Mr. Tyrie: To ask the Secretary of State for Health what expert advisers have been commissioned by his Department and its agencies since 1997; on what topic each was commissioned; and whether the adviser so appointed made a declaration of political activity in each case. 
Mr. Bradshaw: The Department and its agencies commission a wide range of expert advisers from relevant fields to provide clinical and scientific input to their work.
Information is not held centrally and, given the time period, to collect it would incur disproportionate cost. Information about experts commissioned to provide professional or technical advice as members of advisory committees, boards and advisory public bodies would again incur disproportionate cost to collect.
Information about specific bodies can be found at:
Information about the 310 committees of the Medicines and Healthcare Regulatory products Authority (MHRA) can be found at:
Information about special advisers, who are political appointees and advise on political, presentational and policy issues, has been announced to the Commons on an annual basis since 2003, usually in July.
All members of committees and advisory public bodies of the Department and its agencies are subject to the rules and procedures of the Appointments Commission including the requirement to declare any political activity.
Mr. Graham Stuart: To ask the Secretary of State for Health what use (a) his Department and (b) service providers under contract to his Department make of (i) 0844 and 0845 telephone numbers and (ii) revenue-sharing telephone numbers for calls from members of the public; for which services such numbers are used; what prefixes are used for revenue-sharing numbers; how much revenue has accrued from revenue-sharing numbers in each of the last five years; what consideration his Department has given to introducing 03-prefixed telephone numbers for calls to all such services; and if he will make a statement. 
Mr. Bradshaw: The Department runs or supports the following 0845 telephone numbers.
The 0845 numbers serving recruitment for social care and social workers will be moved over to the new 0300 tariff by the end of February. The use of 0845 numbers for the other services is currently under review.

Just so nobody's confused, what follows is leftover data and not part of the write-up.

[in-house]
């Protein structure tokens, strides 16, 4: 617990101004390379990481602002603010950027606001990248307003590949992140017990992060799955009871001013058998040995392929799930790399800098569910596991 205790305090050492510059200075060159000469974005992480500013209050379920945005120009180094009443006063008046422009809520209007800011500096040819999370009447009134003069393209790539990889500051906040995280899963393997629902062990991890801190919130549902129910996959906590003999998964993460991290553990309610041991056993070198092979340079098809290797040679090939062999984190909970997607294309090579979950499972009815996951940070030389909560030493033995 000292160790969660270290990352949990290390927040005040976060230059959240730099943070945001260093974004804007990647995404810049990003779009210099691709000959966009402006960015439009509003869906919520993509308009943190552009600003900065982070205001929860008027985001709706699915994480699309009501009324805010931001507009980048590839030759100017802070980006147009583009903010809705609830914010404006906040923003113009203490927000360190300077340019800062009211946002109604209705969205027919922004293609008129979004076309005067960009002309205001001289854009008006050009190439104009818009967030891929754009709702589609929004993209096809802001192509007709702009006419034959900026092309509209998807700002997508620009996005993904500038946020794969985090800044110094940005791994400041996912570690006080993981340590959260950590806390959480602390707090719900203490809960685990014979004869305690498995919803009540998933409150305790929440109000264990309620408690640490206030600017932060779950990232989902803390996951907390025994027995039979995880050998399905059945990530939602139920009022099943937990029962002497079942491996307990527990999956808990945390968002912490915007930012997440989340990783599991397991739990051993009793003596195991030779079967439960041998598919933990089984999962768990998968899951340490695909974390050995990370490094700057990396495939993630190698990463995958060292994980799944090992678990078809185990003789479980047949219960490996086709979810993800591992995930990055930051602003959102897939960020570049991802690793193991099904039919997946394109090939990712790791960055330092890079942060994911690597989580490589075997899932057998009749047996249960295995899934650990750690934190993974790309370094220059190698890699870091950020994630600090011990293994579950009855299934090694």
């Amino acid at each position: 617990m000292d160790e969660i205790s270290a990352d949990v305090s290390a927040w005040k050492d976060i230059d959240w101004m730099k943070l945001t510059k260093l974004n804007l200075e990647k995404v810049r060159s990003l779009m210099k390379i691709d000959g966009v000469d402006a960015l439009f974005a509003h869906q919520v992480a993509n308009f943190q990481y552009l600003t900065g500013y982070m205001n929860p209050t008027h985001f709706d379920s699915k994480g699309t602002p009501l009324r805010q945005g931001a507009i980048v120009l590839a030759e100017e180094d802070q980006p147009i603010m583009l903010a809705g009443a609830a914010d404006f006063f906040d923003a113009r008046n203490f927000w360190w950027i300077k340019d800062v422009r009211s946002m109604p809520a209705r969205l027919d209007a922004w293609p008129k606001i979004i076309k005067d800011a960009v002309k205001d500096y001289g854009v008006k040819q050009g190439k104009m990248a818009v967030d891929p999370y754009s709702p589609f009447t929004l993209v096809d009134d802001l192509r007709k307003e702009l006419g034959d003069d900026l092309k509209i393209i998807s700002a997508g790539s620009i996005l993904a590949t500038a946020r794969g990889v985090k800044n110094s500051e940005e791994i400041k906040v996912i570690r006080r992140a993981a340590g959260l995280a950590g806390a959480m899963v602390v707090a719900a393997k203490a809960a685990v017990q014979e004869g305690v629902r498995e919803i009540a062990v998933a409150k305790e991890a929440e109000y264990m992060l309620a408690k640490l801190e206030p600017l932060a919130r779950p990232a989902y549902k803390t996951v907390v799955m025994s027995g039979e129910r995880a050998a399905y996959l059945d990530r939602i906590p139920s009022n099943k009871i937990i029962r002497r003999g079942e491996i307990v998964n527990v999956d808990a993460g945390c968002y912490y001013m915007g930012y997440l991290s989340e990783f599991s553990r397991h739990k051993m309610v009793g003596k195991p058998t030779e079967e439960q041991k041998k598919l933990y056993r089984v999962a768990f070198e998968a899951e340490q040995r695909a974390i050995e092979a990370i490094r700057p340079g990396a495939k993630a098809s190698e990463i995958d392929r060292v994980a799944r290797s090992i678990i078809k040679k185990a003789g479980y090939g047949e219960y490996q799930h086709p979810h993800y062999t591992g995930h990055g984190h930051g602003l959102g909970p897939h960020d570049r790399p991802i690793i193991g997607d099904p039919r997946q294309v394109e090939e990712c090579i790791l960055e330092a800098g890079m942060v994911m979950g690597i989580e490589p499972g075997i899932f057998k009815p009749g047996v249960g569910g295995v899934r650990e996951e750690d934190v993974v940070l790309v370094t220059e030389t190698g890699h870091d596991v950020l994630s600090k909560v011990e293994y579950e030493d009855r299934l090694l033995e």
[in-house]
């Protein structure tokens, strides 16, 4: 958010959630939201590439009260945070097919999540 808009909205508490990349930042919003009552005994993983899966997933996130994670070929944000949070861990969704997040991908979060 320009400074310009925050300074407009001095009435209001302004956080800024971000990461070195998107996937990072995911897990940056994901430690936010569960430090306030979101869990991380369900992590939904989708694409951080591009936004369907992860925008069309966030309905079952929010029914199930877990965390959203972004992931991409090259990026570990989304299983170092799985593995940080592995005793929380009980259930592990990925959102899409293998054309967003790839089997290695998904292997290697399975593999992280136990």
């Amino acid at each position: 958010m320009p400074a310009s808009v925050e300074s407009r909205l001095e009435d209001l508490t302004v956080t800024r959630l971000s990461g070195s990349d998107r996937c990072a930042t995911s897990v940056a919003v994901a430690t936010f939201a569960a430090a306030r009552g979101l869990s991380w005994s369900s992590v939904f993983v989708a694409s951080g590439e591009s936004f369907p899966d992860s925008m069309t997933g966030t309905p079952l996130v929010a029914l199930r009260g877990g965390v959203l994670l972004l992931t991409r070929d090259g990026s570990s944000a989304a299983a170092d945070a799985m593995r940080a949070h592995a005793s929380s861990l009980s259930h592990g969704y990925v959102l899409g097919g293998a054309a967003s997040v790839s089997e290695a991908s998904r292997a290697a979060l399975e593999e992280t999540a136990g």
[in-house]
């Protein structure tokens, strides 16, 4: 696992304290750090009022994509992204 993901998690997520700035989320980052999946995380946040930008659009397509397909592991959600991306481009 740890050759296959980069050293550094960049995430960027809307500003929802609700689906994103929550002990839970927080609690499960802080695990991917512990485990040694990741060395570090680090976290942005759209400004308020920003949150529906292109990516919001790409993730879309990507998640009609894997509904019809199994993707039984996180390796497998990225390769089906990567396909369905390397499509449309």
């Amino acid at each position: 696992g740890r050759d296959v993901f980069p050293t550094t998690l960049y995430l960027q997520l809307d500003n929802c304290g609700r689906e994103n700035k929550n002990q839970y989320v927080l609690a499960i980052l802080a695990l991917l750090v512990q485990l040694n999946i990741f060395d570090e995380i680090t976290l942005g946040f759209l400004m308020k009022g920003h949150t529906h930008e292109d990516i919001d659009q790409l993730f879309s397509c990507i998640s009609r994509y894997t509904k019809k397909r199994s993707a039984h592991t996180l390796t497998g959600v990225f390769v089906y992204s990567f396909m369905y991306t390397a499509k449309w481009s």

The Department ran the following non-revenue generating lines, using 0870 numbers. While they were mainly for the use of national health service and social services professional there was some use by the public. Since May 2008, these services have been available via 0300 numbers but the 0870 numbers needs to be maintained until the end of March 2009 to allow for the transition.
The Departments Executive agencies, the Medicines and Healthcare products Regulatory Agency and the NHS Purchasing and Supply Agency have no 0845 or similar cost telephone numbers for use by the public.
The Department does not centrally hold information on the telephone numbers used by the NHS.
The Department has 24 arms length bodies and a number of national programmes e.g. NHS Employers. Information about telephone services for these bodies is not held centrally and cannot be provided except at disproportionate cost.
The Department also grants funds to a wide range of voluntary and charitable organisations to provide services relating to health and healthy living. Some of these organisations include telephone helplines as part of their services. It is not possible, without incurring disproportionate cost, to identify individual projects with telephones services and whether 0845 telephone numbers are used.
In February 2005, my right hon. Friend the Member for Barrow and Furness (Mr. Hutton), then Minister of State for Health announced a ban on the NHS using premium rate telephone numbers such as 0870.
We recently launched a public consultation on the intention to prohibit the use of 084 numbers in the NHS. This will run from 16 December 2008 until 31 March 2009.
Mr. Harper: To ask the Secretary of State for Health what consideration he has given to increasing the safeguards for people who lack capacity and have their direct payments managed on their behalf by a suitable person to a level which matches those for people who manage their own direct payments. 
Phil Hope: Consultation on draft regulations in respect of the provisions in the Health and Social Care Act 2008 to extend direct payments to people lacking capacity has now closed and comments are currently being considered.